April V. Taylor
Thirty-seven-year-old Terrence Southern is a successful robotics engineer, and he does not take his success for granted. He acknowledges and understands the positive role mentors played in helping keep him on the right track and reach his goals. Southern’s personal experience and the consensus of many experts in regards to closing the achievement gap illustrates the pivotal role mentorship plays in helping Black children overcome academic obstacles so that they can have successful careers.
Southern grew up in Detroit, Michigan and has spent 15 years in the tech industry, so he fully understands the challenges that the next generation of Black’s working in the STEM field will face. During his first job as a robotics and automation engineer at General Motors (GM) at age 23, he led a robotics team whose job was to conduct multi-million dollar projects. A mentor, who Southern now considers a close friend, played a key role in navigating him around the land mines he encountered during that time period.
During many of his experiences at GM, he was “the only Black kid in the room,” leading co-workers to take issue not only with his race but also his young age, many times expecting, and even hoping, that he would fail at his job. Southern genuinely believes that without the help of his mentor, GM manager Ray Roberts, he most likely would have given them what they wanted by failing.
Referring to some of the advice Roberts gave him, Southern states, “He told me up front, they’re going to try different things to shake your faith, shake your confidence and put you in a situation where you don’t think you can win. If you do well, that’s going to intimidate them.” Despite proving his managers wrong, squashing their doubts and succeeding at every task, he was still routinely looked over. Rather than genuinely being considered for positions, he was used as a token Black applicant for the company to fulfill its diversity policy and include at least one Black applicant in every pool of three candidates for projects.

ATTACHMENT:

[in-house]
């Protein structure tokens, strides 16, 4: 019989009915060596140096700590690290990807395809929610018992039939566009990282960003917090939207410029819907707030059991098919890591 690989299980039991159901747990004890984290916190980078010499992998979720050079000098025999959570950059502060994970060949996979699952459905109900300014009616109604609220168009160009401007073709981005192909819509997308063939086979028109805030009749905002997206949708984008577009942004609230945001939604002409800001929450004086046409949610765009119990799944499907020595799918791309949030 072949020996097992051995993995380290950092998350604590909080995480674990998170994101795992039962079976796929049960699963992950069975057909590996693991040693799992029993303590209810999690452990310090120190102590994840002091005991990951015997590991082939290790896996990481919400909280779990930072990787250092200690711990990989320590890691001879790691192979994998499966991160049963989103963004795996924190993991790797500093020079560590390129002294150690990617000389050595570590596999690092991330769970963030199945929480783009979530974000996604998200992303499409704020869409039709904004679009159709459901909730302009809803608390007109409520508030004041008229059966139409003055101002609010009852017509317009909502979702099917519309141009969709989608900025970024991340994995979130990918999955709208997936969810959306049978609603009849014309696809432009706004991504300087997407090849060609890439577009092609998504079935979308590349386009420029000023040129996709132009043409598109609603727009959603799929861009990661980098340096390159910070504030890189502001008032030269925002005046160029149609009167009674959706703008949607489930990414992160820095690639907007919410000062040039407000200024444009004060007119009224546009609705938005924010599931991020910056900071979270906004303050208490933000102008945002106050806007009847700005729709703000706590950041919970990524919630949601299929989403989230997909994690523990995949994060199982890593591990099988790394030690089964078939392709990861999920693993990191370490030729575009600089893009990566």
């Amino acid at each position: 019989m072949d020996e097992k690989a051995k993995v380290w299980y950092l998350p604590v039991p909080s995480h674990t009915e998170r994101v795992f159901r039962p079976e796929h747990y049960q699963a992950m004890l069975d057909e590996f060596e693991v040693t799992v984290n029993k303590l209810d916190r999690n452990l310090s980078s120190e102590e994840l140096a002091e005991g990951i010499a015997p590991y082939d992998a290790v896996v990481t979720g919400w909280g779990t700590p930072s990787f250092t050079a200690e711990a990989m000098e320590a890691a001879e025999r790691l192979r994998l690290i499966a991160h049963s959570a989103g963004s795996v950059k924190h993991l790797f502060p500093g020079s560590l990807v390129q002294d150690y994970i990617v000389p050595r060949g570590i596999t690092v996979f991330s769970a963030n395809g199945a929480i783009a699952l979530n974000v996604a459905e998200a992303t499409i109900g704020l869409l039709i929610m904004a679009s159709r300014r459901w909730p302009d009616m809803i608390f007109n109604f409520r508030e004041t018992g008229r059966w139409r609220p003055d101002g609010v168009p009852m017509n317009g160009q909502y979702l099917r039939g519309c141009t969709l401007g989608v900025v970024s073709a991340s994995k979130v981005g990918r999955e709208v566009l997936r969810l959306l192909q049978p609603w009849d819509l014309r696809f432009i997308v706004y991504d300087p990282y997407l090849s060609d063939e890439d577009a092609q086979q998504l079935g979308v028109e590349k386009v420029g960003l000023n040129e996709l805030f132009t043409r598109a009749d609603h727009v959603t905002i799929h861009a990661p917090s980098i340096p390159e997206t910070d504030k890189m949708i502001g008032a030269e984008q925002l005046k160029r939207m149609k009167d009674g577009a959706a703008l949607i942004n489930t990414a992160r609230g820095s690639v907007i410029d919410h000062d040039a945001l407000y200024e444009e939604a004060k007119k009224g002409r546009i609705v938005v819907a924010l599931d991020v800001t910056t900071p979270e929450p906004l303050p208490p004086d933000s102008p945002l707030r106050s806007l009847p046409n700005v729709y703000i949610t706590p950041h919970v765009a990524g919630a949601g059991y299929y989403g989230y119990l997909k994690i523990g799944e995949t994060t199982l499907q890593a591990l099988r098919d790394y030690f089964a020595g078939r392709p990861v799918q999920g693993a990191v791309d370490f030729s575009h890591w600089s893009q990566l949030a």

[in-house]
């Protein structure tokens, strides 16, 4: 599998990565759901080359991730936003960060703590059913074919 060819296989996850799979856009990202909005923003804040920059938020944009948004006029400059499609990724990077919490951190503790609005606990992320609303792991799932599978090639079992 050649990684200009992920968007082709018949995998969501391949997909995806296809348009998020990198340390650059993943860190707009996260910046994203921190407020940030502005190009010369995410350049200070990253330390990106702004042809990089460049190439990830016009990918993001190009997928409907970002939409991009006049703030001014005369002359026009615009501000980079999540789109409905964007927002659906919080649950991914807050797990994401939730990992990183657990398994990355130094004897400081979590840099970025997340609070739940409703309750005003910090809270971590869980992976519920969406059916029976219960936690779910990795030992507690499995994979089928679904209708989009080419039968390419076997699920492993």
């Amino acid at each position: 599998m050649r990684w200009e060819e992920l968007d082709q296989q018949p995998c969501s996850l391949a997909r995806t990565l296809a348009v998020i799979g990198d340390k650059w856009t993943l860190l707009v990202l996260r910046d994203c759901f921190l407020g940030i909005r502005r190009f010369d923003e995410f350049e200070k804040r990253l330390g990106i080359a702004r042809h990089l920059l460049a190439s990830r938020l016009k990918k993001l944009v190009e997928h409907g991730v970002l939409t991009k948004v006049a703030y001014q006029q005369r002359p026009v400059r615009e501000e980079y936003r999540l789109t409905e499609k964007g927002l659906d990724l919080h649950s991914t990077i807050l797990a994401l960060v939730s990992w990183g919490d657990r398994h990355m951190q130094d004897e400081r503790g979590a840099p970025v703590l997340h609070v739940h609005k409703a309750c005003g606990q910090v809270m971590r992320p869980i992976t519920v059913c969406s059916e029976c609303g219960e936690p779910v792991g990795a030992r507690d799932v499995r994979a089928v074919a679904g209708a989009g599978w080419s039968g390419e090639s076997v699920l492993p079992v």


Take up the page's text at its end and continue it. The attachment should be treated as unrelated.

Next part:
Southern currently for GE Transportation as a robotics and automation engineer, and his mentor has made sure to encourage him to pay it forward. Knowing that not meeting his first engineer until he was a sophomore in college played a role in college being “tricky,” he began tutoring students in 2003. His work as a mentor paid off, with Southern helping one of the kids he worked with quit selling drugs, graduate from college and start his own business.
One of the lessons he learned while mentoring is that high school is too late to intervene, so in 2006, he started a robotics team in Detroit made up of 4th through 8th graders, mentoring the kids through middle and high school. All of the students who participated in the program are now college students.
Using that experience as a template, he now runs the nonprofit organization Illuminate STEM, with STEM standing for “Sustaining Talent and Elevating Minds.” Of the 50 kids enrolled in the program, Southern says that he wants “these kids to be able to compete against suburban kids in robotics competitions. It has taken a while to get them in the winning mindset because they didn’t know what it was like to win.”